- XCOM: Enemy Unknown put the player in charge of a globally-supported XCOM, backed and funded by a coalition of nations across the world, fighting against a secretive and subversive alien threat. The 2016 sequel, XCOM 2, is set in an Alternate Timeline of sorts (it's tacitly assumed that the ending you almost certainly got in your first playthrough is canon) where all human resistance including XCOM was annihilated by the invading aliens, who consequently put the earth under Advent, a sinister pro-alien government - XCOM lives on as an underground movement painted as traitors and terrorists by Advent propaganda, and leading the fightback. This extends to gameplay - in the original, your troops had to seek out and destroy alien forces hidden on the map, whereas in the sequel, it's your XCOM troops who are hidden and the aliens enemies are the ones standing in plain sight, just begging to be ambushed.
- There's an Arthur, King of Time and Space space-arc strip that starts with Lancelot claiming that God made the universe to be perfect as it is, and Guenevere countering that change is good, because it's how things progress. Arthur tells Merlin he wishes they could see things from each others' perspective. The next panel has Lancelot saying that if a certain species is dying it's God's will, and Guenevere responding that on the contrary, things have to be preserved.
- In General Protection Fault, Nick starts a Wide-Eyed Idealist who is also prone to trusting people he shouldn't, like he does with Trudy. By contrast, Ki is far more hesitant to trust people and dislikes and distrusts Trudy from the beginning. After Trudy's plans are thwarted in the Surreptitious Machinations arc, Nick feels guilty about having been blind to Trudy's nature, while Ki admits that there is some good in Trudy, since she couldn't bring herself to kill Nick even after he rejected her. Some time later, when faced with the issue of whether to trust Trish in spite of several red flags, Nick refuses to trust her based on his experiences with Trudy, while Ki wonders if Nick is right and she should trust people more, deciding to trust Trish. After the two reach their conclusions in this strip, Nick lampshades it with the above quote.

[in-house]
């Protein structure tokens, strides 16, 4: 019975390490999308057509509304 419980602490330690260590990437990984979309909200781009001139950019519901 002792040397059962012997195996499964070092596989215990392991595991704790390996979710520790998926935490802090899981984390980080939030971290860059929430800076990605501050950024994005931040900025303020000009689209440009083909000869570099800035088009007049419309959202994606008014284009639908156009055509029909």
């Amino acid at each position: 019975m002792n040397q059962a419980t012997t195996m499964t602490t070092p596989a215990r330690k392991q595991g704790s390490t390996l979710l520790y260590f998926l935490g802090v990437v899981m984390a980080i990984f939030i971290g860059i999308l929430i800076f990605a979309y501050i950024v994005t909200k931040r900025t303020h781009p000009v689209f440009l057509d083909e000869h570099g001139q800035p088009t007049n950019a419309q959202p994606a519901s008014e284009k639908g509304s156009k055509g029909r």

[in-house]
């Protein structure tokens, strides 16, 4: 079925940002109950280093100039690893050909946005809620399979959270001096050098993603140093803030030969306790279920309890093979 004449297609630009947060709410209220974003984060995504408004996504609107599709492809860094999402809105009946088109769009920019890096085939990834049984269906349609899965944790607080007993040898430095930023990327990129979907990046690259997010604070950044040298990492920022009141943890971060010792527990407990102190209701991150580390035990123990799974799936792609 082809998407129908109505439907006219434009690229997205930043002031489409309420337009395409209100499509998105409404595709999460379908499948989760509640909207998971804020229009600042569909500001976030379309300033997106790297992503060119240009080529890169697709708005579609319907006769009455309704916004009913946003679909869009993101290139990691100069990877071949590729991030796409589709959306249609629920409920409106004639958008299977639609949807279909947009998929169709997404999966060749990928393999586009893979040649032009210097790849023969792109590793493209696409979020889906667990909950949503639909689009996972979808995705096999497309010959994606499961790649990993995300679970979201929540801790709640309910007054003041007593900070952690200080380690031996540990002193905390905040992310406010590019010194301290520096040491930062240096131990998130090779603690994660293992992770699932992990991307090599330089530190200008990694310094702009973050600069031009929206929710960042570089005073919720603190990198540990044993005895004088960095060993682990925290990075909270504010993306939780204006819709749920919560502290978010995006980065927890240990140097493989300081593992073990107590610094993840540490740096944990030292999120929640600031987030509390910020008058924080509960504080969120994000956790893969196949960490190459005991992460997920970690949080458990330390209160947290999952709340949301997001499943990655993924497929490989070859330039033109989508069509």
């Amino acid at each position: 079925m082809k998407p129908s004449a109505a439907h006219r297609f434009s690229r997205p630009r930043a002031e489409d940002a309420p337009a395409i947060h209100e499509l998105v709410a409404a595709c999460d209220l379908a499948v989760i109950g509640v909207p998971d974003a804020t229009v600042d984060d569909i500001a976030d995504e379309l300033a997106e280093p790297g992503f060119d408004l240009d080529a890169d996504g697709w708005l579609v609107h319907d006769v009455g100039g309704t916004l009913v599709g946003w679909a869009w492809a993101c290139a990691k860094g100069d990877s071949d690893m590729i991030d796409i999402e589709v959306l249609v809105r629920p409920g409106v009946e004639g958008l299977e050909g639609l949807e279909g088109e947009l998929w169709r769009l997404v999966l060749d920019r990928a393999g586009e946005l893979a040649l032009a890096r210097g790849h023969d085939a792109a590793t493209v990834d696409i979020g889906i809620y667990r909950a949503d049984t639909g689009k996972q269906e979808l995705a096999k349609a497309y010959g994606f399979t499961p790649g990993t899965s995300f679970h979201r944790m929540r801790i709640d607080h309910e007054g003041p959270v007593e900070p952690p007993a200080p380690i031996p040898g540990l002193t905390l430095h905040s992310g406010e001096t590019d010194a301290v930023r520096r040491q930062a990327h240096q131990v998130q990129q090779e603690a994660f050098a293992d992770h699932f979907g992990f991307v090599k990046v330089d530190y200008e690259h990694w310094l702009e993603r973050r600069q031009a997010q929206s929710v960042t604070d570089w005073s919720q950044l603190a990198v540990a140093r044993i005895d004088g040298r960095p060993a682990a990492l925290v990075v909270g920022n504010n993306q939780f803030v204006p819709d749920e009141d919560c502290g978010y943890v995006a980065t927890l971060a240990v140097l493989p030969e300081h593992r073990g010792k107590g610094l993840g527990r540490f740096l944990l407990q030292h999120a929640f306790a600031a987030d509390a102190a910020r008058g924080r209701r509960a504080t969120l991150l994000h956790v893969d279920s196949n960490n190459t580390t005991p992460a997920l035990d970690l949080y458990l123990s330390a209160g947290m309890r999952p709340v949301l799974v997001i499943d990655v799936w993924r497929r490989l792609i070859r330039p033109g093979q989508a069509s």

- The SCP Foundation verse is rife with these, both within individual SCP's and tales and in the broader lore, but one of the most shining examples is the Church of the Broken God. Once the CotBG was seen as a zealous cult of Machine Worshipers and the Foundation as the only group preventing them from initiating an apocalypse out of blind adherence to doctrine. Several years of plot development and lore exploration later, however, and there is a growing possibility that the Foundation's blind adherence to the doctrine of contain first, dissect and ask questions later, has been crippling the keepers of humanity's only weapon against one of the greatest threats the foundation has ever known.